Loading your truck is like getting ready for prom. You want everything to be perfect.
Unloading, on the other hand, is kind of the same way; take everything off, drop it on the floor and go jump in the pool with your friends, right?
Yes and no. Unloading a moving truck is definitely easier than loading one, but like jumping in the pool, there are good ways and bad ways to do it.
Below are some tips for safety and speed so you can not only do the job right but have plenty of time for the post-party. (And this all applies for moving containers too!)
How to Prepare Your Unload
Park on a flat, level surface
If you are renting a portable container like a PODS, you can expect it will be set on even ground. The same thing goes for a rental truck.
You’ll want to park in a similar level place, to make unloading both safer and easier. If you simply have to park on a sloped surface, point the front of your truck downhill. (You can imagine why.)
Apply the emergency brake
This applies even if you park on a level surface. It also doesn’t hurt to put chocks – or rocks or blocks of wood – under one or more of the wheels.
Open the back of the truck slowly
Your stuff will have shifted around in transit, and the possibility of something tumbling out onto the ground, or on you, is very real.
If something is about to come tumbling out, you may feel and/or hear it pushing against the door as you open it. But not always.
Keep your eyes open and have an extra set of hands ready.
Ramps slide out quickly, be careful
Rental trucks generally come equipped with a loading ramp that slides right out from under the rear door. Unlatching it, sliding it out and locking it in place is simple. So is hurting yourself if you aren’t careful.
That ramp is heavy! And pulling it too hard can turn it into a battering ram with you being the one getting battered. Ease it out all the way and set it down on something not your toes. And remember to set those hooks at the top of the ramp securely in place!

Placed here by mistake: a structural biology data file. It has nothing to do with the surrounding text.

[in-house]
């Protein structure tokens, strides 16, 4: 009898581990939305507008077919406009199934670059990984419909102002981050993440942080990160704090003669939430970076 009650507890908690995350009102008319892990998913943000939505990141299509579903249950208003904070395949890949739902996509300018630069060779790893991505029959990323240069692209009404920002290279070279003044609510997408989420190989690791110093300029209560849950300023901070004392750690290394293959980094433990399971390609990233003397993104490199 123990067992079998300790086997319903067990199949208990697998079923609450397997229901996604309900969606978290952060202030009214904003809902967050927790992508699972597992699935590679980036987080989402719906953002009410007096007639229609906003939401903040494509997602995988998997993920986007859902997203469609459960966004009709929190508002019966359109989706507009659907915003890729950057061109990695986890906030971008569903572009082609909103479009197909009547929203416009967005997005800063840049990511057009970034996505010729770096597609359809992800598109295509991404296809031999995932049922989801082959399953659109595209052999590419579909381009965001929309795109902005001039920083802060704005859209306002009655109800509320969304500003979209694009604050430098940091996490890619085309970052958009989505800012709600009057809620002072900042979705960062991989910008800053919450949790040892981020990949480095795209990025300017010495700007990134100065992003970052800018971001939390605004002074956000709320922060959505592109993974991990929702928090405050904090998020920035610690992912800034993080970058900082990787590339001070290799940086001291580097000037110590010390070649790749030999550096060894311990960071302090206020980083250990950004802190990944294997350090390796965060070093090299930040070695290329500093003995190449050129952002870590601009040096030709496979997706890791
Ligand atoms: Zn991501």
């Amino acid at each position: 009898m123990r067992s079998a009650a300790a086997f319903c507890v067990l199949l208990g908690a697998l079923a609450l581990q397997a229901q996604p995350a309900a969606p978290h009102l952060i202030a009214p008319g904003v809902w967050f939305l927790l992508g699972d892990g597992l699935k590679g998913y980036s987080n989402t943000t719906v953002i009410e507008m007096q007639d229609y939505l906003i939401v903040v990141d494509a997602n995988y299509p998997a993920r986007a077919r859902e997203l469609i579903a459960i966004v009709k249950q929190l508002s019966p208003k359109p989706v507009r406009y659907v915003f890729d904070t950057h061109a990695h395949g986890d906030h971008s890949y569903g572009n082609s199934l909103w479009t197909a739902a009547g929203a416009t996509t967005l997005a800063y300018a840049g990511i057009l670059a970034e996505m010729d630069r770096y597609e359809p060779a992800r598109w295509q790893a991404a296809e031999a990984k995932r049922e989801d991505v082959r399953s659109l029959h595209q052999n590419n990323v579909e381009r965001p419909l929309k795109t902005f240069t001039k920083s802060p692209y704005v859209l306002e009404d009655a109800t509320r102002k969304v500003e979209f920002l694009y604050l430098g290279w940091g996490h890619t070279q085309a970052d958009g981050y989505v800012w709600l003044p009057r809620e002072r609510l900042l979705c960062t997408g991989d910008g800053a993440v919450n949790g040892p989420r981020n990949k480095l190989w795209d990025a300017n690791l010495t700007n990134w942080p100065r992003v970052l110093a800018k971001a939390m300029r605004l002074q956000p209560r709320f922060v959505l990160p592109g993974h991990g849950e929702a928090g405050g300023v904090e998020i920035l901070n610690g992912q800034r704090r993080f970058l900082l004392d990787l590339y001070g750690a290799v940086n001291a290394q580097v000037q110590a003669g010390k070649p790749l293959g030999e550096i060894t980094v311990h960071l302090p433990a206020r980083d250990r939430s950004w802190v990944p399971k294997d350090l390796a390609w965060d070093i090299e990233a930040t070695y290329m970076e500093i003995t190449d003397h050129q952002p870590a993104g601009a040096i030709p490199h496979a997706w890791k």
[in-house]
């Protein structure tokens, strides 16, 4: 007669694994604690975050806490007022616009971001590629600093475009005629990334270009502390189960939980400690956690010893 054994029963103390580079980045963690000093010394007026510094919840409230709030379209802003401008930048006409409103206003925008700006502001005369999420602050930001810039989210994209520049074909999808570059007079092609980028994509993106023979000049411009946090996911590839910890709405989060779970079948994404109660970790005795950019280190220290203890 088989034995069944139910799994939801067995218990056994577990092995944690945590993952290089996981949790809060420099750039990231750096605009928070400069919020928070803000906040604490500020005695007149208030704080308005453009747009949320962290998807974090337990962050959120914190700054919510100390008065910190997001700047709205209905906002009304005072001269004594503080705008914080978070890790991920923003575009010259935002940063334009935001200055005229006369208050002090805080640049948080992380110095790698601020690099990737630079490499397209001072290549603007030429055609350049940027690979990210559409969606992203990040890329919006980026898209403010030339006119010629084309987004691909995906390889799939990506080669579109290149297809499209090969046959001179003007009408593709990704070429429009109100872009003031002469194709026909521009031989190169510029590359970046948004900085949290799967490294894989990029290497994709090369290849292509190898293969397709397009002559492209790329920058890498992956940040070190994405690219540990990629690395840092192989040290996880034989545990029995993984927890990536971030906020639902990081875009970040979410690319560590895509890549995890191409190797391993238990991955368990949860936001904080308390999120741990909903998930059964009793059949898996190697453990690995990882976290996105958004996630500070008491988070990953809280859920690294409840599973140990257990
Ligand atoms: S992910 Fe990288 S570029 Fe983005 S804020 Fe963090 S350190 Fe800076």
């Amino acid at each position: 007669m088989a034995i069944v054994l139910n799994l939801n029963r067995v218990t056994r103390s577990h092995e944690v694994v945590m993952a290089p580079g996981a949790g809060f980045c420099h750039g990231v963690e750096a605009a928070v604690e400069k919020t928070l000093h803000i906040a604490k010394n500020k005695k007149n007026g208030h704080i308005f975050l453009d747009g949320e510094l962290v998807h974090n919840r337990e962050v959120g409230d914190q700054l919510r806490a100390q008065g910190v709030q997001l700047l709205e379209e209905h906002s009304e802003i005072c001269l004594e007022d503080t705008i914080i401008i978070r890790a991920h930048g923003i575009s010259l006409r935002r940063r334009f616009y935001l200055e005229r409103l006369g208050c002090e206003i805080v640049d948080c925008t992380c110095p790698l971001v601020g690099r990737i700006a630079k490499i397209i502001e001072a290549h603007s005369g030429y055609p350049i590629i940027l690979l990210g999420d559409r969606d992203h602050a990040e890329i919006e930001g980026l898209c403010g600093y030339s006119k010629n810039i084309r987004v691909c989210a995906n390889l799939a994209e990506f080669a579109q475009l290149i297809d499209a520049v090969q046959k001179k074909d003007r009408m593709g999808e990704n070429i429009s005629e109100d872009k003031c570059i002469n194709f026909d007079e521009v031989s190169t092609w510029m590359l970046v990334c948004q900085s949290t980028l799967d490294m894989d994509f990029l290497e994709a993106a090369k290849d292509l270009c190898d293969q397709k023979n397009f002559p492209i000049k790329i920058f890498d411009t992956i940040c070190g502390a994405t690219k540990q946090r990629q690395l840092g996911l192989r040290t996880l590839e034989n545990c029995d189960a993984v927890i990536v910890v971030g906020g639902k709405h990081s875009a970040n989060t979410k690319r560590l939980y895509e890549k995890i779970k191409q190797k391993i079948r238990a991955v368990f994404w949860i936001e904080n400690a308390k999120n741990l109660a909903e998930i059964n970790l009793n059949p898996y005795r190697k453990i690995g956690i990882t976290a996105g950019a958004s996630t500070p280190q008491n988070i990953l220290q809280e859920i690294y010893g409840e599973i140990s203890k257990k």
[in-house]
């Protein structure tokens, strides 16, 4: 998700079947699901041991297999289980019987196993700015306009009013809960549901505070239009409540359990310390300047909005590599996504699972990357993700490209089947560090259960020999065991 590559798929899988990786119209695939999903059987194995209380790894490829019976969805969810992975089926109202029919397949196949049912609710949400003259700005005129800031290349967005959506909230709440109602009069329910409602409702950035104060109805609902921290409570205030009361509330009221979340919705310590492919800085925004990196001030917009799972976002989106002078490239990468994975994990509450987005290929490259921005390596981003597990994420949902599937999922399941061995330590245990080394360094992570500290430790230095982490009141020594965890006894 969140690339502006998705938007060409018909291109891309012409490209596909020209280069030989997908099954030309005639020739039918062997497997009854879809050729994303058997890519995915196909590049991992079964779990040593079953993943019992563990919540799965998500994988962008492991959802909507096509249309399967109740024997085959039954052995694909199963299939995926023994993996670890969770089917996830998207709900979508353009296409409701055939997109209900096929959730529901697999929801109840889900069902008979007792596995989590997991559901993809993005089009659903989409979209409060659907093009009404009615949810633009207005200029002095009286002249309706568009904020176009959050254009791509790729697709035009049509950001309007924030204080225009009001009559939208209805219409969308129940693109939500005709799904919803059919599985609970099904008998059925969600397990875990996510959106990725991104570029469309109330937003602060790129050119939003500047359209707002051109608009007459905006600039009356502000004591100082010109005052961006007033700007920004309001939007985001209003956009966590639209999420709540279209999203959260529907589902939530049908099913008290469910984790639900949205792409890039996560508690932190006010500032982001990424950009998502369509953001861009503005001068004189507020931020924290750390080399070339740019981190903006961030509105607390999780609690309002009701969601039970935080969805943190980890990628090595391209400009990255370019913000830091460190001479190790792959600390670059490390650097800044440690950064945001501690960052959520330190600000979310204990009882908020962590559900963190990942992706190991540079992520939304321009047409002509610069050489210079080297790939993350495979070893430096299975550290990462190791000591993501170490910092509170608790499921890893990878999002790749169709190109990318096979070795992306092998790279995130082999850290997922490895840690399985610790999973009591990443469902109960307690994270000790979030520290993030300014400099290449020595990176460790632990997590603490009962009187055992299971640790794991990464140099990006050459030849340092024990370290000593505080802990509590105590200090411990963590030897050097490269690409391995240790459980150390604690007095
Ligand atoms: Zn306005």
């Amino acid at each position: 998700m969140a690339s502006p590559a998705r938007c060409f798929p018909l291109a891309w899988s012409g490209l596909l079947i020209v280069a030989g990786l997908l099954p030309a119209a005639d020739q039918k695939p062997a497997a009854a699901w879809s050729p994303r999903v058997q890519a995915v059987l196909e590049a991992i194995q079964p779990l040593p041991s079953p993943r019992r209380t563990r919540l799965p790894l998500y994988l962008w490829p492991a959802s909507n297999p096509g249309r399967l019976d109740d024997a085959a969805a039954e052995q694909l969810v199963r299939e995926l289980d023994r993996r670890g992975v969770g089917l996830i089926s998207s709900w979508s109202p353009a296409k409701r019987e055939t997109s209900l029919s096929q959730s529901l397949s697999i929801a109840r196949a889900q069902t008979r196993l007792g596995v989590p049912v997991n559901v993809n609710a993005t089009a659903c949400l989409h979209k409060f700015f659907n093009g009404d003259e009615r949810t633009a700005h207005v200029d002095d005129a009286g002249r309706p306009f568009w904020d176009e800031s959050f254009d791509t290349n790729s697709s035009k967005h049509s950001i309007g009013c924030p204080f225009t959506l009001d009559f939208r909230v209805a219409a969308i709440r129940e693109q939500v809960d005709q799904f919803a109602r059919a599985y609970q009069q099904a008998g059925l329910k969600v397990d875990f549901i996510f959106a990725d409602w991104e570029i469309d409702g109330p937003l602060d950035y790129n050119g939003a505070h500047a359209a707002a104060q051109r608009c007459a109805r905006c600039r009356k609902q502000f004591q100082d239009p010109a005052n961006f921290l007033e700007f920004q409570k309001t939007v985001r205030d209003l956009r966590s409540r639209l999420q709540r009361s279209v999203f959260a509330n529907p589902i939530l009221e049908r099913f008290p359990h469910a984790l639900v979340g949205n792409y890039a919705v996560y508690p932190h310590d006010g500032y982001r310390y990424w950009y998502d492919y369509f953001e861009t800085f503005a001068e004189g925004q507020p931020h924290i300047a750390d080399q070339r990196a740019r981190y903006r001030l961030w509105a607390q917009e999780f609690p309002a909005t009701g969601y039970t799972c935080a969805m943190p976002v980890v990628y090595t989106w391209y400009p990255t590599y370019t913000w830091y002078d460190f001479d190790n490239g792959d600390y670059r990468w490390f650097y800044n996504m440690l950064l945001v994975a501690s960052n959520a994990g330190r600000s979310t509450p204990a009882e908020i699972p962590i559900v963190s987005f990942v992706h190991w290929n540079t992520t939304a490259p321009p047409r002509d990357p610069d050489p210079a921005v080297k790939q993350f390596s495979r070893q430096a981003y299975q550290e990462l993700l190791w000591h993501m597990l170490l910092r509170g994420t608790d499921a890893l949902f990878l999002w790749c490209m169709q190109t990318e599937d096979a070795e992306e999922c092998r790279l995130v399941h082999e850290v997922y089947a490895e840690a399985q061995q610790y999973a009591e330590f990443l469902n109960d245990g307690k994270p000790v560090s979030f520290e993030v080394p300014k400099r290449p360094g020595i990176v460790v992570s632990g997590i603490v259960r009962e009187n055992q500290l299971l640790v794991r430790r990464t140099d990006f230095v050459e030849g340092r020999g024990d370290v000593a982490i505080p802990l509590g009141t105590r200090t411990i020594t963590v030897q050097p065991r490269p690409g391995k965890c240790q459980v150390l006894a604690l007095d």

How to Unload Safely and Quickly
Get off to a pretty slow start
That’s right! Even if nothing looks about to topple over, you still want to take it easy when you begin unloading your stuff.
Your stuff will shift and resettle in transit
This goes triple if you have a freight trailer!
The pedal of the bicycle you so carefully placed on top of all those boxes might now be stuck in between two of those cartons, and pulling too hard trying to free your bike can send a whole stack of stuff cascading down on top of you.
Remember, if your truck was packed to the gills, you won’t have much room back there for your feet. Take your time. Watch your step. Ease those first items off the truck, always aware of how close your Nikes are to the edge of that deck. One misstep and there goes your stuff (and you).
Assign a ramp person
If you have someone (or a few people) helping you, assign one person to stay on the truck to break down the load and put everything at the edge of the deck where the others can grab it without having to climb into the truck.
Not only does this save time, it also eliminates a ton of bending over.
Working like this, it’s never long before the person on the truck gets ahead of the others. This is a good time for that person to nominate someone to help carry that sofa or dresser off the truck and into the house. In addition, jumping off the truck and helping get all the stuff they’ve set on the deck into the house is the obvious way to keep the process rolling.
Tackling the unload all by yourself? Try working in a similar fashion. As you break down your load, position as many boxes and other items as possible along the edge of the deck. Then you’ll be able to make a bunch of trips back and forth without having to walk up and down that ramp every time, saving both your legs and your back.
Form a box brigade
Building on above, if you are lucky enough to have two or more people helping you unload: